I am almost embarrassed to admit that this is the first Agatha Christie book I have read. Though I was a
fan of PBS's Mystery, I actually never watched any episodes of Poirot, (although I did see all the Geraldine
McEwan episodes of Miss Marple because I am a big fan of her). There is no particular reason I have avoided Christie, other than none of her books
happened to cross my desk. They will now, though. This is another of those "can't put it down till it's finished" masterpieces—clever—well that is a major
understatement. Brilliant, devious, filled with surprises and twists and turns to confuse the reader who thinks they might have it all figured out. Not a
chance! And not only that, it is easy to understand. (Sometimes I am a little dense with mysteries, and don't quite "get it," but this one I got and it all
made sense.) And Poirot is a lovable little Belgian that I'd like to get to know much better.
The introduction to this Dover edition contains some interesting background information on how Christie got her start in detective novels. She was working in a dispensary during World War I, and "surrounded by poisons she began plotting her tale." She had decided that:
"the whole point of a good detective story was that [the murderer] must be someone obvious but at the same time, for some reason, you would find that [he or she] was not obvious."
And so her stories pointedly lead you to the guilty one, and then away, and tantalize you with the possibility it is someone
altogether unsuspected. It takes mastery to deliberately fool readers with such certitude!
In this, her first work, we meet Hastings, who becomes Poirot's assistant, of sorts. He is convalescing from the war when he runs into his friend John Cavendish. He learns that John's stepmother has just remarried—quite a shock, as she is in her seventies, but still active, especially in her work for charities. She had raised John and his brother Lawrence as a generous mother, and inherited the property when the boys' father died. After her death, it would automatically go to John, with funds for Lawrence. But now, since her remarriage, perhaps everything had changed. John invites Hastings to stay at the estate.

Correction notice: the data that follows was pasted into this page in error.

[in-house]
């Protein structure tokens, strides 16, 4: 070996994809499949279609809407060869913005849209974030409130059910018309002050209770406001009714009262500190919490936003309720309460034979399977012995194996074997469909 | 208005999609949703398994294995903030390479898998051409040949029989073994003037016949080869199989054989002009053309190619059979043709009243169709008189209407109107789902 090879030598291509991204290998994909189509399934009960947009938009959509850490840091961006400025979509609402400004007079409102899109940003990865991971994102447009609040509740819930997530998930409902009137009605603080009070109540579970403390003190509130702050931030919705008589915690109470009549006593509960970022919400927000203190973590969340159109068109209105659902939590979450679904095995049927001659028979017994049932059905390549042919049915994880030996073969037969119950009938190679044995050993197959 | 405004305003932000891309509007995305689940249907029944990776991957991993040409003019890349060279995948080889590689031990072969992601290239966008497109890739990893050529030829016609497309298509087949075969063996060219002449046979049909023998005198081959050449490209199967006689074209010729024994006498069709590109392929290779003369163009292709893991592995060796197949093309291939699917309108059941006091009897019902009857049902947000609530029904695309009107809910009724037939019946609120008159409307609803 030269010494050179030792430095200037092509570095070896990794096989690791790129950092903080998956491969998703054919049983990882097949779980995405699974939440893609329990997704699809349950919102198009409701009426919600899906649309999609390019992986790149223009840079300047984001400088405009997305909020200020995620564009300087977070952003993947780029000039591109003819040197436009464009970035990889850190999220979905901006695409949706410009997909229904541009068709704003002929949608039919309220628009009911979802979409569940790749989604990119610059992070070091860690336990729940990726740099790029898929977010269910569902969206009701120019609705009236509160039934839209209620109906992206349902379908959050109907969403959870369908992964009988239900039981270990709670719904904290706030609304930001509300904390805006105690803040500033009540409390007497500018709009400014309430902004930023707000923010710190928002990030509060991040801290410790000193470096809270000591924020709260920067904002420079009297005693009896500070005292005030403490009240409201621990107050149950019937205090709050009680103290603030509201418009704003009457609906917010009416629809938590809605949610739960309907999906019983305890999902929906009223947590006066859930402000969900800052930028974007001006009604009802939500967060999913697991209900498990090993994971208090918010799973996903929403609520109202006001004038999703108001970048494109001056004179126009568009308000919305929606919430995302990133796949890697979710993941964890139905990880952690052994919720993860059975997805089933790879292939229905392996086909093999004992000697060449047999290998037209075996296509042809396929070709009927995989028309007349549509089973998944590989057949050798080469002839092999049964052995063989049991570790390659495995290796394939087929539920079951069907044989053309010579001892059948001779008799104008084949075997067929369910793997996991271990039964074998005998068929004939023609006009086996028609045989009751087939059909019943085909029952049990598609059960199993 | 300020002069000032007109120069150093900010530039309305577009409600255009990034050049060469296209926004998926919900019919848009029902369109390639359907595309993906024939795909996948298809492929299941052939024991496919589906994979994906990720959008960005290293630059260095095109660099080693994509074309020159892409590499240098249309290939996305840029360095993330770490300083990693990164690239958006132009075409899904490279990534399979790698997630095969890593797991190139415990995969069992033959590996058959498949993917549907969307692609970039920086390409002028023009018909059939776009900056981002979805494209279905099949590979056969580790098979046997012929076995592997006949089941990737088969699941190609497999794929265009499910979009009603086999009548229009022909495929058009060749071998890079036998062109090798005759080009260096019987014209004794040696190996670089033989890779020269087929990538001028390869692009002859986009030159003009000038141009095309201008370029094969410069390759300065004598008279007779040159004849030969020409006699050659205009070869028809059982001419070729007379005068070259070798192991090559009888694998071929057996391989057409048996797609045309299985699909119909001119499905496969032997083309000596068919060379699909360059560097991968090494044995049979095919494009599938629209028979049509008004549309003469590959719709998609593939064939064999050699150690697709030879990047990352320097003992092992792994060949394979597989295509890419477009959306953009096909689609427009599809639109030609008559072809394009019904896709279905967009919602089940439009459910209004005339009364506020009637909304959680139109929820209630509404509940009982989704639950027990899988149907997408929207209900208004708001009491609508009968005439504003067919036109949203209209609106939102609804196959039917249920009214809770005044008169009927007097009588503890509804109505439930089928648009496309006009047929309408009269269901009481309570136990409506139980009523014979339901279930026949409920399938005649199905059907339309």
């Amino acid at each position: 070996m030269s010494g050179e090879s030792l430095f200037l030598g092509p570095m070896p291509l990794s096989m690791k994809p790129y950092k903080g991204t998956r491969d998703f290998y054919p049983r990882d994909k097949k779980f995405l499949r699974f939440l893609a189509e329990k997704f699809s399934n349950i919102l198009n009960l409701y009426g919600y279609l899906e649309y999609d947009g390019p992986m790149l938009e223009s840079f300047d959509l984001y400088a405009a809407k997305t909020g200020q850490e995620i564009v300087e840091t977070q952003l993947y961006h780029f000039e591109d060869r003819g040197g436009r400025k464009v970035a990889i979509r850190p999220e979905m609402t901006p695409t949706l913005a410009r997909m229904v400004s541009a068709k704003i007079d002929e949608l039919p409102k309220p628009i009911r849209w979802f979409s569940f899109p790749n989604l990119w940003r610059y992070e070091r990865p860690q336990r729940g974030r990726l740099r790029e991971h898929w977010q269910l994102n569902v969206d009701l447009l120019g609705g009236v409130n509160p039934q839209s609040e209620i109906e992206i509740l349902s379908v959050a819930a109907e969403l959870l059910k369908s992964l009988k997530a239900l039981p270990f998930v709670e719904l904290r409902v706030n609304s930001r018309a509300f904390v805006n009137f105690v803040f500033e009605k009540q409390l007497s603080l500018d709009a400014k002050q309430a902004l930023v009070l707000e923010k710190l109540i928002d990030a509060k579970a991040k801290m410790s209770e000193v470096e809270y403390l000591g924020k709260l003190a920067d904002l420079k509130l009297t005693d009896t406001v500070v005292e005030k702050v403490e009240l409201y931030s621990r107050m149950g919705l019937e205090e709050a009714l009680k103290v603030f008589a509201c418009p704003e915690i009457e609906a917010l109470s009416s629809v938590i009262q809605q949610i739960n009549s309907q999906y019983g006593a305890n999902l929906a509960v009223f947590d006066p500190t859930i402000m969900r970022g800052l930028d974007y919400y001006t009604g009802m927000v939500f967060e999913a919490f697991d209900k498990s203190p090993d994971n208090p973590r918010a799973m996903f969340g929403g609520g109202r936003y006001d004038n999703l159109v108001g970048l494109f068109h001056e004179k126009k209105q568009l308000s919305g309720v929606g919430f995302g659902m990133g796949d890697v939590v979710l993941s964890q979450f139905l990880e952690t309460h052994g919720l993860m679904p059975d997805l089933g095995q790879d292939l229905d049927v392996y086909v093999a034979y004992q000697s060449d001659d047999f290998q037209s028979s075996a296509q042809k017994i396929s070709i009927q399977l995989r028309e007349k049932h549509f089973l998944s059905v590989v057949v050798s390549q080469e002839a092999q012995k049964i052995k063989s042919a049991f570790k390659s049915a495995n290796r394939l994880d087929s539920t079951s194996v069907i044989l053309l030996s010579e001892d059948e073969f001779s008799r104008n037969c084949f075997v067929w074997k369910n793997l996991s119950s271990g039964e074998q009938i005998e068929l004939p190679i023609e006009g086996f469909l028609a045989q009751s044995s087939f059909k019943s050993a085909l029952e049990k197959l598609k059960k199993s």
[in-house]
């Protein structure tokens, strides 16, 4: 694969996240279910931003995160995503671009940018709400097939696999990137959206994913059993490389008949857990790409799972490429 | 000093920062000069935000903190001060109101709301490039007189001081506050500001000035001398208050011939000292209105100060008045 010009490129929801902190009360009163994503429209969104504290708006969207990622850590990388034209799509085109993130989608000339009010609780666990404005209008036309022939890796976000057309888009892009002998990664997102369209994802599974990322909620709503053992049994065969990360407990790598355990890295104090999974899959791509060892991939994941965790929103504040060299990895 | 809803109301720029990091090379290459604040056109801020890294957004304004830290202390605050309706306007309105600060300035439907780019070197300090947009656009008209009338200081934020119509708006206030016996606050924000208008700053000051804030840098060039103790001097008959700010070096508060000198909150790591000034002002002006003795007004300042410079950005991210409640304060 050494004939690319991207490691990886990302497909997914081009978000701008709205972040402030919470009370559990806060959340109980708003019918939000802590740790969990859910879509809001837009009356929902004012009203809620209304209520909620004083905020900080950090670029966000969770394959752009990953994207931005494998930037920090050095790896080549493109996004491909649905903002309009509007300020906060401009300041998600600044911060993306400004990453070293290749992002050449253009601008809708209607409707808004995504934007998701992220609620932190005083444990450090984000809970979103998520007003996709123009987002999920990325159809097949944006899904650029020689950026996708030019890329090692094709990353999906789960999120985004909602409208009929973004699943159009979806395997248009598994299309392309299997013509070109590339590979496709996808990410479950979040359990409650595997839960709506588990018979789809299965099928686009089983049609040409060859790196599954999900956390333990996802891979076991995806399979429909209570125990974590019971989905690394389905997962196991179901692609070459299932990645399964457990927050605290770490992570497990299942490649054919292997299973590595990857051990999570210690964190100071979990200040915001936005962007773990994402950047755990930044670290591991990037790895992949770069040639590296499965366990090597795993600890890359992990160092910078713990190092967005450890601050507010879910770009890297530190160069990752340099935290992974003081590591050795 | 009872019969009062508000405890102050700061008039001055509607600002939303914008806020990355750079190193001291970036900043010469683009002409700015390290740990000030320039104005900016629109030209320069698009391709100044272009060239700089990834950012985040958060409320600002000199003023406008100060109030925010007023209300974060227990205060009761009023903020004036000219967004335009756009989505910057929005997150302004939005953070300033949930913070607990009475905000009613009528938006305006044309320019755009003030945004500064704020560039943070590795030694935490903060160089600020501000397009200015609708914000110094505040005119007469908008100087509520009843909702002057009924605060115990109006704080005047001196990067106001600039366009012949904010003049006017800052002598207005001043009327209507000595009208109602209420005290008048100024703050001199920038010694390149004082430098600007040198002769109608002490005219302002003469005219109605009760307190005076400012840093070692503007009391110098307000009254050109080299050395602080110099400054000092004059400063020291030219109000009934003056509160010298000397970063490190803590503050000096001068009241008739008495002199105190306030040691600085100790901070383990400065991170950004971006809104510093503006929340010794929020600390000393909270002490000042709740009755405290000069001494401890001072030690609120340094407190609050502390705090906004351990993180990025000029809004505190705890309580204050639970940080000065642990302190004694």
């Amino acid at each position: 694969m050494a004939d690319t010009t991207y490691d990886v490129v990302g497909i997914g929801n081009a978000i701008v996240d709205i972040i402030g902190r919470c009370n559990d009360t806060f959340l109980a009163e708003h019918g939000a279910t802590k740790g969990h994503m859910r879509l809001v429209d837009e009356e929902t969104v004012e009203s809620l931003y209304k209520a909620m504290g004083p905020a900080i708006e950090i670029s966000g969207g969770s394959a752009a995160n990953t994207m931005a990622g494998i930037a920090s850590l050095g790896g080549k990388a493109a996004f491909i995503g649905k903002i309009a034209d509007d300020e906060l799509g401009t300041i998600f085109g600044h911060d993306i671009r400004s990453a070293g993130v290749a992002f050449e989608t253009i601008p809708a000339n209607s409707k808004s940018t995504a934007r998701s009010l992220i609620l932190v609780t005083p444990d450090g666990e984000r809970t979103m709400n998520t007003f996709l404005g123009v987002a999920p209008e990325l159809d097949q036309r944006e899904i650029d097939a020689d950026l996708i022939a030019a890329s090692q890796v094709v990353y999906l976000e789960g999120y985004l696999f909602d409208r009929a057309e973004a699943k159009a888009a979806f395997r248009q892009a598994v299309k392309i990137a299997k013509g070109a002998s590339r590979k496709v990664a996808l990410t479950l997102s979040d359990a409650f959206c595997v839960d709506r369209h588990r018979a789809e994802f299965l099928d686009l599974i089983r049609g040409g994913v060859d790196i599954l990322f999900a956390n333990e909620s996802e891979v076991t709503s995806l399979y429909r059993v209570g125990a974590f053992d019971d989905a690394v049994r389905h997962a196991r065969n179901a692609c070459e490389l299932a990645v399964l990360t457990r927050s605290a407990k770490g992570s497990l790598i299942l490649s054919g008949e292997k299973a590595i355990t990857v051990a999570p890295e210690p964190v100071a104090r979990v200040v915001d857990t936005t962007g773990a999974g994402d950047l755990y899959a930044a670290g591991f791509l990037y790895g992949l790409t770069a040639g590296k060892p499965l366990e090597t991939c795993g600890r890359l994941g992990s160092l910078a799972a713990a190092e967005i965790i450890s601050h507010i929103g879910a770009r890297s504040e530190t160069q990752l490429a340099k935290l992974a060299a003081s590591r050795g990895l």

Alfred Inglethorp is basically hated by the whole household, except, of course, by his wealthy wife. Hastings meets John's wife, Mary, cool and reserved—and rather unsuited to John. She seems to be particularly close to a doctor, a German named Bauerstein. Another young lady, Cynthia, also lives there, befriended by Mrs. Inglethorp. She works at the dispensary, and does, in fact, have access to poisons. And lastly is Miss Howard, a large, forty-ish rather outspoken woman who is dear to Mrs. Inglethorp. But early on in the story, she leaves abruptly, voicing her hatred of Alfred.
So, now, all the characters have been revealed, and it is time for a murder—Mrs. Inglethorp, of course, early in the morning after having supposedly had a fight with her husband the day before. With the doors bolted from within, they must be broken down, only to have her family witness her writhing in pain before she dies. Though there is a possibility it might have been from natural causes, as Dr. Wilkins believes, Bauerstein, who just happened to be near at the time thinks not, and John approves the autopsy. It is strychnine.
Of course, the first suspect is her loathsome husband, and during the inquest he does nothing to defend himself, even though he was out, and had witnesses to his whereabouts (which may have been with another woman.) Poirot notes this with interest. And he notes a lot of other things that others barely notice. Hastings wonders if he is going a bit senile in his later years, but, ahhh, just wait and see.
As the tale spins around, it seems there is evidence that just about any of them could have done it, yet there is just as much evidence that they did not. Who stood to benefit? It seems a new will had been made shortly before Mrs. Inglethorp's demise, but it had been burned in the fireplace, ordered lit by Mrs. Inglethorp herself during the hot summer. And who smashed the coffee cup to bits? And where was the missing coffee cup? And what about that little fiber of green fabric caught in the bolted door?
This one will keep you on your toes (though I didn't even try to guess whodunit), and it will certainly keep your nose in the book. And I do promise that there will be more Agatha Christie appearing in these reviews!
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